Thomas F. MICHEL, S. J., A Christian View of Islam. Maryknoll, New York: Orbis Books, 2010. 214 pages. $34 pb. ISBN 978-1-57075-860-7.
Reviewed by Daniel A. ROBER, Fordham University, Bronx, NY 10458

Thomas F. Michel has spent 40 years engaging Islam and Islamic thought from a Christian perspective. Orbis here presents a collection of his essays addressing Christian-Muslim relations through historical, cultural, and theological lenses. As the introduction by editor Irfan A. Omar points out of Michel, “what the reader experiences through his writings are the effects of faith in action on both sides,” and this is certainly a consistent theme throughout the collection (4).

The first section of the collection deals with interreligious dialogue, or the encounter with “the other.” Michel’s essays in this section concern themselves with the basic requirements for dialogue, particularly from the perspective of Christian theology. Especially valuable here is Michel’s essay “Creating a Culture of Dialogue” and its reflection on the relationship of dialogue and proclamation: “dialogue and proclamation can never be neatly detached from each other in actual life. It is all part of one thing, a life lived together” (25).

The second set of essays concerns Christian-Muslim dialogue more specifically. These are some of the most interesting essays in the book, and each addresses an important aspect of the relationship between Christianity and Islam. “Social and Religious Factors Affecting Christian-Muslim Relations” gives an excellent historical and contemporary overview of how these two religious groups relate to one another. “Towards a Dialogue of Liberation with Muslims” and “Christian and Muslim Fundamentalism” both deal, in different ways, with the need for Christianity and Islam to have a common dialogue with modernity. In the former Michel notes well that interreligious dialogue needs to be in touch both with cultural dialogue and “the centrality of ongoing dialogue with the poor” (70), to avoid it becoming a province of elites that neglects many if not most actual believers in both traditions.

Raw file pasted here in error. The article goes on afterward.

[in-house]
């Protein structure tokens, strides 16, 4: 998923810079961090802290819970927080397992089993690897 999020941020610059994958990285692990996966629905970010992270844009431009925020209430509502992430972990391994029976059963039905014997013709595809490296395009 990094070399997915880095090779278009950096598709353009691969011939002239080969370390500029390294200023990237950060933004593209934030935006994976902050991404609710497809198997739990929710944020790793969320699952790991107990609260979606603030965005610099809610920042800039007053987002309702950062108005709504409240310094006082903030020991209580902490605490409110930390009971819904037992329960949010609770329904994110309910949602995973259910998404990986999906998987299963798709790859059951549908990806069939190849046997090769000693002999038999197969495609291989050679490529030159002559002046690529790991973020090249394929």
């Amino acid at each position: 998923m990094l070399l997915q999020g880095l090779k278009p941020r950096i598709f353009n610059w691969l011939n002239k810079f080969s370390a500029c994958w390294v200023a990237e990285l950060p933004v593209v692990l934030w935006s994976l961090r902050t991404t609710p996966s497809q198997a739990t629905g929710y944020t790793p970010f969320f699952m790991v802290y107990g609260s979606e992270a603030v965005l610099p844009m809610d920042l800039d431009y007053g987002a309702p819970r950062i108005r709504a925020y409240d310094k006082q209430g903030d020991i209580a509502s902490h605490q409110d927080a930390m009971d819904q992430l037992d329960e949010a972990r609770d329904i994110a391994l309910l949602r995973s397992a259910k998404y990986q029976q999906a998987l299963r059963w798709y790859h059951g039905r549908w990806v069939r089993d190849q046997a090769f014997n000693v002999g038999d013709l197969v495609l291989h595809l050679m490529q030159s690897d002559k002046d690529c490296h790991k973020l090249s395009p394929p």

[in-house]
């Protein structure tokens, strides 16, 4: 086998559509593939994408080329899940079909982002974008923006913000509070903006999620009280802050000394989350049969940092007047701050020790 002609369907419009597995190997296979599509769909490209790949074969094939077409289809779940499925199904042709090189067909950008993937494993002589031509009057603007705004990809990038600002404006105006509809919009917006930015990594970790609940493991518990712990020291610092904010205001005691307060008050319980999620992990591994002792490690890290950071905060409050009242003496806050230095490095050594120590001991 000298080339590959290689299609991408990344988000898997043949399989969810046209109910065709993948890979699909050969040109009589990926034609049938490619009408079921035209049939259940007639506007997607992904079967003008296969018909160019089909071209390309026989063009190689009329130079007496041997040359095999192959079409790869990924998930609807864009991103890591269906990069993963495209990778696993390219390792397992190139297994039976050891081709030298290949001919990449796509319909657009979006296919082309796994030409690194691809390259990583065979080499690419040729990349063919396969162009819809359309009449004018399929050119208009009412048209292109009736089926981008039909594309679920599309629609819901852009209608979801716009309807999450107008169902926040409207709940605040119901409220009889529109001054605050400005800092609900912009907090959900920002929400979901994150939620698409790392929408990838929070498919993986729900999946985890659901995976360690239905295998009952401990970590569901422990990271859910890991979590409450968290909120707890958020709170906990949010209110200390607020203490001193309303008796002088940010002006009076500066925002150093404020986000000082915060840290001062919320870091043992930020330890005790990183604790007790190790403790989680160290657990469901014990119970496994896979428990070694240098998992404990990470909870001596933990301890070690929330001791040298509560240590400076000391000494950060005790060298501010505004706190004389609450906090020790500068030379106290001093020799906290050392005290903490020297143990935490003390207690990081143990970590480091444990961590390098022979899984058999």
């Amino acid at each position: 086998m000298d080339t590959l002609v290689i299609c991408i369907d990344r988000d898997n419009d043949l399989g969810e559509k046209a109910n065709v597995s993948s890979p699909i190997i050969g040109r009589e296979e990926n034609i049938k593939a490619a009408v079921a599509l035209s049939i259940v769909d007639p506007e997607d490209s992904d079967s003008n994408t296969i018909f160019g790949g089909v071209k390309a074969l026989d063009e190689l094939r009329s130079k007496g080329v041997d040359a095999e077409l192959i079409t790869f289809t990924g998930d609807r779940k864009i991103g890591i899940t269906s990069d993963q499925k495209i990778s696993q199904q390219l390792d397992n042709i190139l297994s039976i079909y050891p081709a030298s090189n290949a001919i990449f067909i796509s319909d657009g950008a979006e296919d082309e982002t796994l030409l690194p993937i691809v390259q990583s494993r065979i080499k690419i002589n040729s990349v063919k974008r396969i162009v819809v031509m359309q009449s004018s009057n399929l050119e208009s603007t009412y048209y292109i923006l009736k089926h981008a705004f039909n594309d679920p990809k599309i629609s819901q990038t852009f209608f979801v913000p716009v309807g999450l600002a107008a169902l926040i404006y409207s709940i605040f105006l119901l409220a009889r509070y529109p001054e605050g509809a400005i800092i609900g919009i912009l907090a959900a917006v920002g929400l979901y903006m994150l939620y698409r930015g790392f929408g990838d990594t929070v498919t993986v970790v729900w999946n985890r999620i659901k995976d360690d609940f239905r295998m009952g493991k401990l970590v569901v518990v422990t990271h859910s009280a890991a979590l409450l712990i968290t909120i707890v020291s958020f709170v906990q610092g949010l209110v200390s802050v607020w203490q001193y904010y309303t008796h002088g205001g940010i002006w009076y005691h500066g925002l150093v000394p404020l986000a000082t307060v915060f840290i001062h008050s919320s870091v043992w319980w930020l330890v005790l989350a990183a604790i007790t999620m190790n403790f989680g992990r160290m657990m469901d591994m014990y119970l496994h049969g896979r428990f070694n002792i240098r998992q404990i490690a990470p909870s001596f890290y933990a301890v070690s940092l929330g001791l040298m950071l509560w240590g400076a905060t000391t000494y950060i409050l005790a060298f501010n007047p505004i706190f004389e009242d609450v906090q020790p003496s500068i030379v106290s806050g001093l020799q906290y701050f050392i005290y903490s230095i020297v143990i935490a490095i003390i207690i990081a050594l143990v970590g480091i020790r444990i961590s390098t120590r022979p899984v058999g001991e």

The third and final section of the book deals with the title issue of “A Christian view of Islam.” This section is by far the most eclectic, including material about seventeenth-century Jesuits and Islam, terrorism, Islamic nonviolence, ecology, holiness and ethics. The varied nature of the essays in some ways makes this the least internally cohesive part of the volume, but it still contains valuable insights. The essay on terrorism is particularly useful for those beginning to learn about Islam or teaching those in such a position, as it delineates clearly the actual belief of most Muslims on this issue and thus helps to break down stereotypes. As Michel puts it in a quote that could well summarize his whole project, “Christian-Muslim dialogue is not something that can wait until easy relationships characterize the two communities around the world, but a need that must be pursued in the midst of and despite the tensions and conflicts of our time” (155).

Michel’s essays provide important insights into issues surrounding Christian-Muslim dialogue for those who are already familiar with the basic issues and vocabulary of both traditions. Read as a whole or in large sections, the book could be a useful resource for an upper-level undergraduate class on Islam or inter-religious dialogue. Individual essays, especially the essay concerning terrorism and Islam, might also prove helpful for entry-level courses.

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